Synapses are pretty much one-to-one
Here's some EM pictures of synapses, from Wikimedia commons:
You should gather from these images that these are super organized structures. There's a dense, dense gathering of cellular machinery at the synapse that creates a dark electron-dense region shown by the arrows. There's no room for more than one cell to be directly involved in this area, it's one membrane closely coupled with another membrane. It's as if you put the palms of your two hands together.
Some neuromodulators (and sometimes traditional neurotransmitters) are not released synaptically, though, and are just dumped into the extracellular space from where they diffuse in to the cleft or bind outside the synaptic region.
There can be multiple connections between two given cells
Though a synapse is a one-to-one connection, axons make multiple synaptic contacts as do dendrites. Though this can mean that cells receive and send input to 1000s of different cells, it's also very common for there to be multiple individual synapses between two specific cells.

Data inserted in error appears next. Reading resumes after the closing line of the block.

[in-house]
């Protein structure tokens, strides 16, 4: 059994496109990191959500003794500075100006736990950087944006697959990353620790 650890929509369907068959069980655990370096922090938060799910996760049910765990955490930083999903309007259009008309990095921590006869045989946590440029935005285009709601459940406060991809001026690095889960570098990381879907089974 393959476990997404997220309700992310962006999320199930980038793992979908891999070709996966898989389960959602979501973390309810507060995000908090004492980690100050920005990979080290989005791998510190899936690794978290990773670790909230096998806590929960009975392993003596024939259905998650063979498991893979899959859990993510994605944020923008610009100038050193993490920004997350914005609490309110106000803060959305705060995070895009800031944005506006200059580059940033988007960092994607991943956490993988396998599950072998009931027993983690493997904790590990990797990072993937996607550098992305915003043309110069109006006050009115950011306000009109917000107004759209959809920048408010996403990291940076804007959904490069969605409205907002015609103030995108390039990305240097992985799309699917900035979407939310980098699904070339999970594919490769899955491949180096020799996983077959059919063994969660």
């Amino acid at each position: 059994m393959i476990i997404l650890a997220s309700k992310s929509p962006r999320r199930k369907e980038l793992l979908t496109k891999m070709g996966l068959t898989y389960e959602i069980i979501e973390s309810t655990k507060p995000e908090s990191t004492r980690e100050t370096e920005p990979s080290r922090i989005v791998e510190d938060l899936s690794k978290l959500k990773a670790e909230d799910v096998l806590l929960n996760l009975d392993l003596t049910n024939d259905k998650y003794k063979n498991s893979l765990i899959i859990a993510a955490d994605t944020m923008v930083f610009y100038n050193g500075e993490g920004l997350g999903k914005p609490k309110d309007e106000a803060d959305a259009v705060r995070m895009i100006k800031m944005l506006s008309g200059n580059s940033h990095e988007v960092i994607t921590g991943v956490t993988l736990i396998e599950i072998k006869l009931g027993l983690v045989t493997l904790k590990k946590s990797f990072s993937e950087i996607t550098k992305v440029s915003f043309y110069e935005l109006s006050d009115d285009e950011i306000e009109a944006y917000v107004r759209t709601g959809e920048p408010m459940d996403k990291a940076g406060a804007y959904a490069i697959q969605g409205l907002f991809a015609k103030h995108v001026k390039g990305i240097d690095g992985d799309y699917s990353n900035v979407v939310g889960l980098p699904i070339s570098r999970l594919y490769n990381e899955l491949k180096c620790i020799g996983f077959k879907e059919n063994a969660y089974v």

For some examples, Tamas et al 1997 looked at synapses made from inhibitory interneurons to excitatory cells in visual cortex:
All presynaptic cells established multiple synaptic junctions on their postsynaptic
target cells. A basket cell innervated a pyramidal cell via fifteen release sites; the numbers of synapses formed by three dendrite-targeting cells on pyramidal cells were seventeen and eight respectively, and three on a spiny stellate cell; the interaction between a double bouquet cell and a postsynaptic pyramidal cell was mediated by ten synaptic junctions.
Note in this paragraph they are literally talking about 5 specific pairs of cells, where they trace both cells in EM. This is an exhausting process. The presynaptic cells were one basket cell, three dendrite-targeting cells, and one double bouquet cell. The post-synaptic cells were all pyramidal cells except one was a spiny stellate cell. In the five pairs they found 15, 17, 8, 3, and 10 connections. Of course they could have missed some, too.
Tamas, G., Buhl, E. H., & Somogyi, P. (1997). Fast IPSPs elicited via multiple synaptic release sites by different types of GABAergic neurone in the cat visual cortex. The Journal of physiology, 500(3), 715-738.